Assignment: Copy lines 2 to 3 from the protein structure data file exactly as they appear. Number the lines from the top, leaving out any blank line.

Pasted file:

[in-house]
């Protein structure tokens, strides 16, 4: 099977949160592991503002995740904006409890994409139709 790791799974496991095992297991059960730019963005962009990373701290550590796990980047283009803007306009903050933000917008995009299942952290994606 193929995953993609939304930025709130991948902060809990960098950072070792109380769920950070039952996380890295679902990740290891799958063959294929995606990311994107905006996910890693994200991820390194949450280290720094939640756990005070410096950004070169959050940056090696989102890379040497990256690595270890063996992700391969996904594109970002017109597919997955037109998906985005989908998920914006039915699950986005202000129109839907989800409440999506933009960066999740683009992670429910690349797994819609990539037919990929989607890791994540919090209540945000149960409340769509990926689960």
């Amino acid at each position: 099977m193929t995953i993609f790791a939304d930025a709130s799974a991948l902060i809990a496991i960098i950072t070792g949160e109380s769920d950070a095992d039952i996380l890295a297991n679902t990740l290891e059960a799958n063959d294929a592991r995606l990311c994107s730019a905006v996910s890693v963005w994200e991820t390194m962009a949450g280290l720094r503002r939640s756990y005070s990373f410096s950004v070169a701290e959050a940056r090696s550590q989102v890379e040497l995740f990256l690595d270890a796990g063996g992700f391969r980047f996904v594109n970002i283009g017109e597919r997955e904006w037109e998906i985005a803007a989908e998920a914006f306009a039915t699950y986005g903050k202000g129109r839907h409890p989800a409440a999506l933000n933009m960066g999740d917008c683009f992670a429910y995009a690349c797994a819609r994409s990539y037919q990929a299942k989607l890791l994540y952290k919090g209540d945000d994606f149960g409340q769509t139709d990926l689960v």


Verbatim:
């Protein structure tokens, strides 16, 4: 099977949160592991503002995740904006409890994409139709 790791799974496991095992297991059960730019963005962009990373701290550590796990980047283009803007306009903050933000917008995009299942952290994606 193929995953993609939304930025709130991948902060809990960098950072070792109380769920950070039952996380890295679902990740290891799958063959294929995606990311994107905006996910890693994200991820390194949450280290720094939640756990005070410096950004070169959050940056090696989102890379040497990256690595270890063996992700391969996904594109970002017109597919997955037109998906985005989908998920914006039915699950986005202000129109839907989800409440999506933009960066999740683009992670429910690349797994819609990539037919990929989607890791994540919090209540945000149960409340769509990926689960």
């Amino acid at each position: 099977m193929t995953i993609f790791a939304d930025a709130s799974a991948l902060i809990a496991i960098i950072t070792g949160e109380s769920d950070a095992d039952i996380l890295a297991n679902t990740l290891e059960a799958n063959d294929a592991r995606l990311c994107s730019a905006v996910s890693v963005w994200e991820t390194m962009a949450g280290l720094r503002r939640s756990y005070s990373f410096s950004v070169a701290e959050a940056r090696s550590q989102v890379e040497l995740f990256l690595d270890a796990g063996g992700f391969r980047f996904v594109n970002i283009g017109e597919r997955e904006w037109e998906i985005a803007a989908e998920a914006f306009a039915t699950y986005g903050k202000g129109r839907h409890p989800a409440a999506l933000n933009m960066g999740d917008c683009f992670a429910y995009a690349c797994a819609r994409s990539y037919q990929a299942k989607l890791l994540y952290k919090g209540d945000d994606f149960g409340q769509t139709d990926l689960v």